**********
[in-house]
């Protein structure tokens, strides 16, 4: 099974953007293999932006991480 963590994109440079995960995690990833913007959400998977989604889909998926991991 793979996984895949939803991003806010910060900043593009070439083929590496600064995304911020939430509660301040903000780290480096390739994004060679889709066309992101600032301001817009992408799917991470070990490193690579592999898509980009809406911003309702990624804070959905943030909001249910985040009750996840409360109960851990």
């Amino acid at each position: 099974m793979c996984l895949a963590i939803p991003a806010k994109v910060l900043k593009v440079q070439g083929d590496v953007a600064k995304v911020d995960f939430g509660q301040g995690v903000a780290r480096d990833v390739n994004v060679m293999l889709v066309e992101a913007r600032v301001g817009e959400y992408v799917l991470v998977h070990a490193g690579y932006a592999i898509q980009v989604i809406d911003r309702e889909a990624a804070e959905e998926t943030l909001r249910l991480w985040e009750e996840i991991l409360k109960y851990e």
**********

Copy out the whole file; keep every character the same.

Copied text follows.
[in-house]
């Protein structure tokens, strides 16, 4: 099974953007293999932006991480 963590994109440079995960995690990833913007959400998977989604889909998926991991 793979996984895949939803991003806010910060900043593009070439083929590496600064995304911020939430509660301040903000780290480096390739994004060679889709066309992101600032301001817009992408799917991470070990490193690579592999898509980009809406911003309702990624804070959905943030909001249910985040009750996840409360109960851990």
């Amino acid at each position: 099974m793979c996984l895949a963590i939803p991003a806010k994109v910060l900043k593009v440079q070439g083929d590496v953007a600064k995304v911020d995960f939430g509660q301040g995690v903000a780290r480096d990833v390739n994004v060679m293999l889709v066309e992101a913007r600032v301001g817009e959400y992408v799917l991470v998977h070990a490193g690579y932006a592999i898509q980009v989604i809406d911003r309702e889909a990624a804070e959905e998926t943030l909001r249910l991480w985040e009750e996840i991991l409360k109960y851990e």